Returnees, Deportations, Family Separations, Circular Migration, Human Smuggling, Smuggling Networks, Indigenous Migration, Clandestinity, Immigration Enforcement, Violence
US immigration enforcement has led to a rise in the number of deportations. Several studies identify deportees as more likely to attempt re-entry to reunify with family members in a variety of international settings. These demographic changes have prompted some scholars to theorize how deportation produces a unique mobility subject: the unintended returnee. The importance of studying unintended returnees is amplified when we examine the 3.1 million unauthorized migrants deported by the US between 2005-2013. Over 1.5 million children living in the US were impacted by these removals. Data from the US Department of Homeland Security, indicate that among those who remigrate, the majority are those with US born children. While unauthorized reentry, is not new, the forms that return migrations take reveal changes in the organization of clandestine border-crossings that heighten the risk of violence. To provide insight on how these changes may impact deportees who remigrate, this article examines the chain of events that followed a 2006 immigration work-site raid and deportation of a migrant who was separated from his US based family. The concept of clandestinity – licit and illicit strategies that enable surreptitious cross-border mobility – is employed to understand how this person, following deportation, leverages his involvement in a human smuggling network as a smuggler (coyote) to reenter without authorization. By drawing inferences from a single case, I elucidate how immigration enforcement measures, along with limited avenues for humanitarian relief, may create conditions that compel deportees to defy the power of the state to produce involuntary transnational families and rely on illicit clandestine migration services to enable family reunification.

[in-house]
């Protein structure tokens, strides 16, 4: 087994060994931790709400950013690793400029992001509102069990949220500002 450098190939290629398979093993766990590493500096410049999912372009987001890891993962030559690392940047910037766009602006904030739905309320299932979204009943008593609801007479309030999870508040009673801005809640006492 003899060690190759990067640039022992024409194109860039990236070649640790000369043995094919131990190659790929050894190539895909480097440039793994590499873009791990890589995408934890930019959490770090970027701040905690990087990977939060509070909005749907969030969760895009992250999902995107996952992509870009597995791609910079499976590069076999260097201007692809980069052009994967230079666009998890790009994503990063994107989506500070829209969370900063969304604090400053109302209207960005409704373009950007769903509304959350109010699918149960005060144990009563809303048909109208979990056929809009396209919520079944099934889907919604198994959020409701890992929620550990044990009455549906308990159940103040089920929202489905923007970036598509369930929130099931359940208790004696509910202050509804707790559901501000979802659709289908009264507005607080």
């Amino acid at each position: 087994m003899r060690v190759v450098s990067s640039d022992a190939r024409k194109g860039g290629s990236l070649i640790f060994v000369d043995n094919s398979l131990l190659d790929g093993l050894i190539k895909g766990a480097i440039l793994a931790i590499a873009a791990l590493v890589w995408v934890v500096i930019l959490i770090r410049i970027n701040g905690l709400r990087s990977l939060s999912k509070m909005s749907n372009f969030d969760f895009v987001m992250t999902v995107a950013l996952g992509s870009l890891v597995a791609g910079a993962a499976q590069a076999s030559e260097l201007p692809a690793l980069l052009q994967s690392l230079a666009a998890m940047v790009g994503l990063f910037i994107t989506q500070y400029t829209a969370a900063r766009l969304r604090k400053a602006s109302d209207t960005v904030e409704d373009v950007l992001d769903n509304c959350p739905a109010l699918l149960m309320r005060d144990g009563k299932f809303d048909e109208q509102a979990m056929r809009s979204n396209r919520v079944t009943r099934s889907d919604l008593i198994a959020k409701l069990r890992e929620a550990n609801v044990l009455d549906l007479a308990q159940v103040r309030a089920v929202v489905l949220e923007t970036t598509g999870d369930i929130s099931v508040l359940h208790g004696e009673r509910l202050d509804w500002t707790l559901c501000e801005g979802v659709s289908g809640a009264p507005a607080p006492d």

Representations published at the University of Grenoble, France
Gil-Garcia, Oscar F., "US Immigration Enforcement and the Making of Unintended Returnees" (2018). Human Development Faculty Scholarship. 16.